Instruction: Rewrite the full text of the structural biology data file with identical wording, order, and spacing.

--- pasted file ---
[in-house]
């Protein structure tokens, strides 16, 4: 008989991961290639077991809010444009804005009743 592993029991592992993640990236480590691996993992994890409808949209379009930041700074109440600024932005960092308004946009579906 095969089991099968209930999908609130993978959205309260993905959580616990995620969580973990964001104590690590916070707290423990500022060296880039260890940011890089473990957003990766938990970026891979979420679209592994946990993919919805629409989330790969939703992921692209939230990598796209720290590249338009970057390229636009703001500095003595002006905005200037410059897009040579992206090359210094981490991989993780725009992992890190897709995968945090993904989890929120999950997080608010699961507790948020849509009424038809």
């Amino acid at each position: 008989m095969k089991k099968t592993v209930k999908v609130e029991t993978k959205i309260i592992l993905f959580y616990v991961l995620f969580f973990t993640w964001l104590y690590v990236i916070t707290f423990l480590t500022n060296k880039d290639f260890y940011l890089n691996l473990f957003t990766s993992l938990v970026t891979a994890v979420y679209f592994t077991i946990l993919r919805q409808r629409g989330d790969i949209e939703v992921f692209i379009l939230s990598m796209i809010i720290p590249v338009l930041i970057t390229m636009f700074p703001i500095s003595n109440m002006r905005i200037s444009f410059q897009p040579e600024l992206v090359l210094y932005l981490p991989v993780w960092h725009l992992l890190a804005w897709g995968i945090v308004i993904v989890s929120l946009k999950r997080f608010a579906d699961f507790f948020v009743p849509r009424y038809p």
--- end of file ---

[in-house]
């Protein structure tokens, strides 16, 4: 008989991961290639077991809010444009804005009743 592993029991592992993640990236480590691996993992994890409808949209379009930041700074109440600024932005960092308004946009579906 095969089991099968209930999908609130993978959205309260993905959580616990995620969580973990964001104590690590916070707290423990500022060296880039260890940011890089473990957003990766938990970026891979979420679209592994946990993919919805629409989330790969939703992921692209939230990598796209720290590249338009970057390229636009703001500095003595002006905005200037410059897009040579992206090359210094981490991989993780725009992992890190897709995968945090993904989890929120999950997080608010699961507790948020849509009424038809």
């Amino acid at each position: 008989m095969k089991k099968t592993v209930k999908v609130e029991t993978k959205i309260i592992l993905f959580y616990v991961l995620f969580f973990t993640w964001l104590y690590v990236i916070t707290f423990l480590t500022n060296k880039d290639f260890y940011l890089n691996l473990f957003t990766s993992l938990v970026t891979a994890v979420y679209f592994t077991i946990l993919r919805q409808r629409g989330d790969i949209e939703v992921f692209i379009l939230s990598m796209i809010i720290p590249v338009l930041i970057t390229m636009f700074p703001i500095s003595n109440m002006r905005i200037s444009f410059q897009p040579e600024l992206v090359l210094y932005l981490p991989v993780w960092h725009l992992l890190a804005w897709g995968i945090v308004i993904v989890s929120l946009k999950r997080f608010a579906d699961f507790f948020v009743p849509r009424y038809p």